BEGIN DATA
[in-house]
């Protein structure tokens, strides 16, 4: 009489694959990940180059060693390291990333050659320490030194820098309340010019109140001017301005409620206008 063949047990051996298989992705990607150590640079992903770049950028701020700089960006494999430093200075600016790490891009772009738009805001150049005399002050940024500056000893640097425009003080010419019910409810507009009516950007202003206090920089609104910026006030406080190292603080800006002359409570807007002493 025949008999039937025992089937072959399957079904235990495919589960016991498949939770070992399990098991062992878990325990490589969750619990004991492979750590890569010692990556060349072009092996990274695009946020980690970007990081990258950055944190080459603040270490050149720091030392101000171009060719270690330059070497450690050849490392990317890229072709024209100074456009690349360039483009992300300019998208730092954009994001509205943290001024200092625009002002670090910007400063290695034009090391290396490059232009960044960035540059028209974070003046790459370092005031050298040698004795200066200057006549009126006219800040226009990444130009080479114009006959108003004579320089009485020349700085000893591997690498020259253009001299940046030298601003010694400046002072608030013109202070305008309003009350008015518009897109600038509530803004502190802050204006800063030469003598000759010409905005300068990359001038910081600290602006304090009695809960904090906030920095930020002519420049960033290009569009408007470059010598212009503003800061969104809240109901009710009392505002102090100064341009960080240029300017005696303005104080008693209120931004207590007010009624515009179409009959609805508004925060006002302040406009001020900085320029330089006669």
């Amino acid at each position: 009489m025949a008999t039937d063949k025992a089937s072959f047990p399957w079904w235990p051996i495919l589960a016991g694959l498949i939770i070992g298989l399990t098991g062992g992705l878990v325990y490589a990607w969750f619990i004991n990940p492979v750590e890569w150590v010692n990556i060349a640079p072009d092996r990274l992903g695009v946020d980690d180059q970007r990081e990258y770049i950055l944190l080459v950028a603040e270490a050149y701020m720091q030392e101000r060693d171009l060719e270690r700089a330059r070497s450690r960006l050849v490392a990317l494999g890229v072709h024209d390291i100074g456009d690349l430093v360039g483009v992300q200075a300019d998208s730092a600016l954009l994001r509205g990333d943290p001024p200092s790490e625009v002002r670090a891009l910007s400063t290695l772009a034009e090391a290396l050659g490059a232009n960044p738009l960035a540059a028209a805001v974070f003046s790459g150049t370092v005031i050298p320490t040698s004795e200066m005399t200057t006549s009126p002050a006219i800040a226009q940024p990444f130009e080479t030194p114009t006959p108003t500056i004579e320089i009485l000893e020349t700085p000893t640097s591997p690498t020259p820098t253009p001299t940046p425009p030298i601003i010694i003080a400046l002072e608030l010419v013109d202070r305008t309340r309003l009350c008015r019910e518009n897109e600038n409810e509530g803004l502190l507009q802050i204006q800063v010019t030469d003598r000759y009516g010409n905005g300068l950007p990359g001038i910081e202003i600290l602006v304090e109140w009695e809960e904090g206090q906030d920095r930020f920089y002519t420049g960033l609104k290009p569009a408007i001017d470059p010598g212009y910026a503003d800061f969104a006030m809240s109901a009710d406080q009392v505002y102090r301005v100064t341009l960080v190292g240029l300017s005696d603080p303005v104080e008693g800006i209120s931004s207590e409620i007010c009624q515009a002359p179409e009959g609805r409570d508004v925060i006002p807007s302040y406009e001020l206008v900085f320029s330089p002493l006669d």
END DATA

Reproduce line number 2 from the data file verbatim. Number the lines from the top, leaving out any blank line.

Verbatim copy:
């Protein structure tokens, strides 16, 4: 009489694959990940180059060693390291990333050659320490030194820098309340010019109140001017301005409620206008 063949047990051996298989992705990607150590640079992903770049950028701020700089960006494999430093200075600016790490891009772009738009805001150049005399002050940024500056000893640097425009003080010419019910409810507009009516950007202003206090920089609104910026006030406080190292603080800006002359409570807007002493 025949008999039937025992089937072959399957079904235990495919589960016991498949939770070992399990098991062992878990325990490589969750619990004991492979750590890569010692990556060349072009092996990274695009946020980690970007990081990258950055944190080459603040270490050149720091030392101000171009060719270690330059070497450690050849490392990317890229072709024209100074456009690349360039483009992300300019998208730092954009994001509205943290001024200092625009002002670090910007400063290695034009090391290396490059232009960044960035540059028209974070003046790459370092005031050298040698004795200066200057006549009126006219800040226009990444130009080479114009006959108003004579320089009485020349700085000893591997690498020259253009001299940046030298601003010694400046002072608030013109202070305008309003009350008015518009897109600038509530803004502190802050204006800063030469003598000759010409905005300068990359001038910081600290602006304090009695809960904090906030920095930020002519420049960033290009569009408007470059010598212009503003800061969104809240109901009710009392505002102090100064341009960080240029300017005696303005104080008693209120931004207590007010009624515009179409009959609805508004925060006002302040406009001020900085320029330089006669």